Force Magazine
Guest Column - Force Magazine
Gunning for the Right Calibre
A reality check of state of artillery modernisation
Lt Gen. B.S. Pawar (retd)
By Lt Gen. B.S. Pawar (retd)

The Indian Army’s second largest arm, the Regiment of Artillery continues to be a victim of repeated setbacks in its modernisation plans. The latest in this sordid saga is the uncertainty on the acquisition of the 145 BAE Systems M777 Ultra Light Howitzers (ULH), being acquired through the Foreign Military Sales (FMS) route with the United States.

While the trials were completed almost a year and a half back, the process for finalisation of the project seems totally stagnant, with the Ministry of Defence (MoD) maintaining a stoic silence. In the absence of any communication from the MoD and with no other orders in the pipeline, the BAE Systems has been forced to shut down its M777 manufacturing facility located in England in October last year — this facility caters to 30 per cent of the gun’s manufacture mechanism.

As per reports, the BAE Systems is also seriously looking at the option of closing down its main facility in the US by March 2014, in case no further progress is made. This is a major setback to the artillery modernisation process as this was the army’s priority project, keeping in mind the raising of the new Mountain Strike Corps and the long outstanding inadequacy of artillery in the mountains on our Eastern and Northern borders with China.

History has repeatedly extolled the decisive role of artillery in war fighting. This fact remains relevant even today as firepower, especially artillery, continues to play a significant battle-winning role in modern warfare — the Kargil conflict was a clear demonstration of the same. But despite the lessons of history and the imperatives to transform/modernise well recognised, the Regiment of Artillery’s modernisation plans continue to stagnate.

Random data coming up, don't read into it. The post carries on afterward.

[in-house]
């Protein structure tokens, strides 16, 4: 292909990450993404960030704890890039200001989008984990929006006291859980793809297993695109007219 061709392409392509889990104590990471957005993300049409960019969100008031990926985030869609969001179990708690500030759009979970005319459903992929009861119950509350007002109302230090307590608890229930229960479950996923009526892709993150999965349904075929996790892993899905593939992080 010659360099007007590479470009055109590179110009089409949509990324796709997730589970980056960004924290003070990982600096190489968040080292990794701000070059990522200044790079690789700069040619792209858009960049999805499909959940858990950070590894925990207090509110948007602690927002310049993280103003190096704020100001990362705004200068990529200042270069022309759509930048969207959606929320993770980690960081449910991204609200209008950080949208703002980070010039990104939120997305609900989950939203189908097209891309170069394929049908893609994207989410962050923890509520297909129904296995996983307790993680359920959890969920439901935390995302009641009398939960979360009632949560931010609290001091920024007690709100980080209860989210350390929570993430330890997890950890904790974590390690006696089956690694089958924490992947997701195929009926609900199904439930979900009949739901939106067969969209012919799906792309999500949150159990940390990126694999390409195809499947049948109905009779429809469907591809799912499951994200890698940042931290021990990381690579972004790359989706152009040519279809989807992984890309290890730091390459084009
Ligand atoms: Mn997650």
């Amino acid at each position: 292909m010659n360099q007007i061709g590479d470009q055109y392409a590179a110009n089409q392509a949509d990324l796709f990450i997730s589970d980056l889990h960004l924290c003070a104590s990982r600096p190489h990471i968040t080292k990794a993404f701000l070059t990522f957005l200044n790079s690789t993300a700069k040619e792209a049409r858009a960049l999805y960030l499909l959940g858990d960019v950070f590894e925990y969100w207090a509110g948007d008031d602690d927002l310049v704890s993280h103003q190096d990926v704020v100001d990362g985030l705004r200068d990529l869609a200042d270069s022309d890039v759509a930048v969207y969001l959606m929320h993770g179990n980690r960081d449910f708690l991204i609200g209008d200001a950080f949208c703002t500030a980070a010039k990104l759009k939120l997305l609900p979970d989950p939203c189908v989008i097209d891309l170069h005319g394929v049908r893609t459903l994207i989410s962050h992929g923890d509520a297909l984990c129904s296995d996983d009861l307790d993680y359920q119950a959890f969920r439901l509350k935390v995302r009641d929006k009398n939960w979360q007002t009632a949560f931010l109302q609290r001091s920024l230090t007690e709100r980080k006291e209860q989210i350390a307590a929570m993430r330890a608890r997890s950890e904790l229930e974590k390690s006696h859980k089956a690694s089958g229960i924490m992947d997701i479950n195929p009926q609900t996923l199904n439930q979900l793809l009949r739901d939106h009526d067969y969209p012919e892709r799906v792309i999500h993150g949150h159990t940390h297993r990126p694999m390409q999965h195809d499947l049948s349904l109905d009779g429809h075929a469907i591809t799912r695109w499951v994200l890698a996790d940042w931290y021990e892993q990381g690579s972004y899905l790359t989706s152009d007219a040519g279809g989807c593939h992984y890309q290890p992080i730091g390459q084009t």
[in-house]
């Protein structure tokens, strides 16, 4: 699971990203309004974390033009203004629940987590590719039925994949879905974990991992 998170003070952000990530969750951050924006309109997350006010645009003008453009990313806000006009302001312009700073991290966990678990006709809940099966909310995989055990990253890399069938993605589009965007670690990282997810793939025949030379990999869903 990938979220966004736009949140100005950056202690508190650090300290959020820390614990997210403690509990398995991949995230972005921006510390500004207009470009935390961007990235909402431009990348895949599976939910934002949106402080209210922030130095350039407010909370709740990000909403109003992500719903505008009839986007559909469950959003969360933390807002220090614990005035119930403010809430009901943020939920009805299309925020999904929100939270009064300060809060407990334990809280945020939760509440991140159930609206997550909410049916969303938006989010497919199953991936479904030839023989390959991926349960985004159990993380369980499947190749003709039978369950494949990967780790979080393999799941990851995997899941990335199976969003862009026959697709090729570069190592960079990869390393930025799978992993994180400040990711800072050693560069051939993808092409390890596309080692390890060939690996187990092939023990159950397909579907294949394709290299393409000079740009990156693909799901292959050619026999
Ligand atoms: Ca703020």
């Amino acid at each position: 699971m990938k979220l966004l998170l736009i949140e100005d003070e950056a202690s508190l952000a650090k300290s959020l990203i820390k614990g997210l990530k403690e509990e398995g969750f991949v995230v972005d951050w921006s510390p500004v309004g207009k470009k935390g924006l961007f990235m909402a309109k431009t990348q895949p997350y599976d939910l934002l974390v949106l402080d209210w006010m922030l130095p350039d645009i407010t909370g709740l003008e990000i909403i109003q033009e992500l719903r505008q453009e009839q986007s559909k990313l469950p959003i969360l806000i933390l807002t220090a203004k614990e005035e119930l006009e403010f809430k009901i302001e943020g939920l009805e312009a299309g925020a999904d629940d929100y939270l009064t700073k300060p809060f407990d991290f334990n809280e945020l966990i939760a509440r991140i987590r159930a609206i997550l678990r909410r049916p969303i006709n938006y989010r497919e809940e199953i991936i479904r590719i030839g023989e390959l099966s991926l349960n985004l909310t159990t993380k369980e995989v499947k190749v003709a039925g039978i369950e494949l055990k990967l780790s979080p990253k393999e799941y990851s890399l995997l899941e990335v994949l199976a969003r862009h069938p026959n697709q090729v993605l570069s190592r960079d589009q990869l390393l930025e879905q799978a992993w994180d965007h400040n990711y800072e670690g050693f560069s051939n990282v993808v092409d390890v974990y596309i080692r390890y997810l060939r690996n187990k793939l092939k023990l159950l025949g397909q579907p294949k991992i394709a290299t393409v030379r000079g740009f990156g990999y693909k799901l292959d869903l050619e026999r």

In the last 26 years India has not bought even a single gun, after the then government of Rajiv Gandhi was hit by a payoff scandal over the procurement of Bofors guns. The major reason has been the numerous defence related scams, leading the MoD to show an extreme risk-averse behaviour, resulting in the blacklisting of some of the major players in the world market, producing state-of-the-art modern artillery gun systems.

This development has followed closely on the heels of the scrapping of another important project at the final stage of trials, involving the acquisition of 180 x 155mm /52 calibre wheeled self-propelled (SP) guns. The result is that the second largest arm of the army after infantry, continues to remain the most absolescent wings of the army — this has serious operational implications.

Technology and Modernisation Plans
The advancement and development of technology in the last couple of decades has made firepower more devastating in its application and has lead to the most dramatic enhancements in the capabilities of artillery. This has extended the effective reach (range and lethality) of the land forces to almost limitless levels.

Sophisticated surveillance systems now permit the exploitation of extended reach of artillery platforms, and advanced communications allow the application over the widest possible envelop almost instantaneously. Technologically, artillery guns have stabilised at 155mm. This is believed to be the optimum barrel bore for the best mix of range, lethality and platform mobility.
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